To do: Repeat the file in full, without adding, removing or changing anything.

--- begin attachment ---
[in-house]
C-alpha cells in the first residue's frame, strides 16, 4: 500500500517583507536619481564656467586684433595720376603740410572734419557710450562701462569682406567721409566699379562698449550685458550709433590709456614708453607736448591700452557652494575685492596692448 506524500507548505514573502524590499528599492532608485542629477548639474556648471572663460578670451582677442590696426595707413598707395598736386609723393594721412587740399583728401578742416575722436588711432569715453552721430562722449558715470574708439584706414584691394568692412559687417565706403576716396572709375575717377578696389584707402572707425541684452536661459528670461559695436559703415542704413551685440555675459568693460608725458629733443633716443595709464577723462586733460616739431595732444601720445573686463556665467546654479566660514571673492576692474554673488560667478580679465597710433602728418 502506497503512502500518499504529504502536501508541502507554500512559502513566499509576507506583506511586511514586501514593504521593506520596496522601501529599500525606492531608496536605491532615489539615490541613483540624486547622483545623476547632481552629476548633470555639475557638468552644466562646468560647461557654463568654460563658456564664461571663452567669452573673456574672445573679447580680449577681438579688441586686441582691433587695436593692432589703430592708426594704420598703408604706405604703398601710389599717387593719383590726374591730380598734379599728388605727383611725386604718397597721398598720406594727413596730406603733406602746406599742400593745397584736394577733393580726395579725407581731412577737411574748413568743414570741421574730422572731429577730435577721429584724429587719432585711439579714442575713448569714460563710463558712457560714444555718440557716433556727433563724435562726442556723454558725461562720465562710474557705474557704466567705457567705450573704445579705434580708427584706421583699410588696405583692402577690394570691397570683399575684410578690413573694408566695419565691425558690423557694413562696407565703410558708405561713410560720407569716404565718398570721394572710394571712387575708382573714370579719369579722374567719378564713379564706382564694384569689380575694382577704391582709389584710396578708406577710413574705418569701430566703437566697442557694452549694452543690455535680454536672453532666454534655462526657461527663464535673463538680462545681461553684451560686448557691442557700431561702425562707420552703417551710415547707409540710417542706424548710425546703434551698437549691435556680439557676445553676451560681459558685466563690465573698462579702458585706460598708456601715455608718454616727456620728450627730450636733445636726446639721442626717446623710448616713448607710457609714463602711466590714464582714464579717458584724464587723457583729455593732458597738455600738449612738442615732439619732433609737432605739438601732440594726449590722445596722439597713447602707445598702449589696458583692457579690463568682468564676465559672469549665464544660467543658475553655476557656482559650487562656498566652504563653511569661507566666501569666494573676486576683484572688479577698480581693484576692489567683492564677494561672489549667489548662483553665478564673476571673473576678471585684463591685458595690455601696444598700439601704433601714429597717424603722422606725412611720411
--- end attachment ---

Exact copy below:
[in-house]
C-alpha cells in the first residue's frame, strides 16, 4: 500500500517583507536619481564656467586684433595720376603740410572734419557710450562701462569682406567721409566699379562698449550685458550709433590709456614708453607736448591700452557652494575685492596692448 506524500507548505514573502524590499528599492532608485542629477548639474556648471572663460578670451582677442590696426595707413598707395598736386609723393594721412587740399583728401578742416575722436588711432569715453552721430562722449558715470574708439584706414584691394568692412559687417565706403576716396572709375575717377578696389584707402572707425541684452536661459528670461559695436559703415542704413551685440555675459568693460608725458629733443633716443595709464577723462586733460616739431595732444601720445573686463556665467546654479566660514571673492576692474554673488560667478580679465597710433602728418 502506497503512502500518499504529504502536501508541502507554500512559502513566499509576507506583506511586511514586501514593504521593506520596496522601501529599500525606492531608496536605491532615489539615490541613483540624486547622483545623476547632481552629476548633470555639475557638468552644466562646468560647461557654463568654460563658456564664461571663452567669452573673456574672445573679447580680449577681438579688441586686441582691433587695436593692432589703430592708426594704420598703408604706405604703398601710389599717387593719383590726374591730380598734379599728388605727383611725386604718397597721398598720406594727413596730406603733406602746406599742400593745397584736394577733393580726395579725407581731412577737411574748413568743414570741421574730422572731429577730435577721429584724429587719432585711439579714442575713448569714460563710463558712457560714444555718440557716433556727433563724435562726442556723454558725461562720465562710474557705474557704466567705457567705450573704445579705434580708427584706421583699410588696405583692402577690394570691397570683399575684410578690413573694408566695419565691425558690423557694413562696407565703410558708405561713410560720407569716404565718398570721394572710394571712387575708382573714370579719369579722374567719378564713379564706382564694384569689380575694382577704391582709389584710396578708406577710413574705418569701430566703437566697442557694452549694452543690455535680454536672453532666454534655462526657461527663464535673463538680462545681461553684451560686448557691442557700431561702425562707420552703417551710415547707409540710417542706424548710425546703434551698437549691435556680439557676445553676451560681459558685466563690465573698462579702458585706460598708456601715455608718454616727456620728450627730450636733445636726446639721442626717446623710448616713448607710457609714463602711466590714464582714464579717458584724464587723457583729455593732458597738455600738449612738442615732439619732433609737432605739438601732440594726449590722445596722439597713447602707445598702449589696458583692457579690463568682468564676465559672469549665464544660467543658475553655476557656482559650487562656498566652504563653511569661507566666501569666494573676486576683484572688479577698480581693484576692489567683492564677494561672489549667489548662483553665478564673476571673473576678471585684463591685458595690455601696444598700439601704433601714429597717424603722422606725412611720411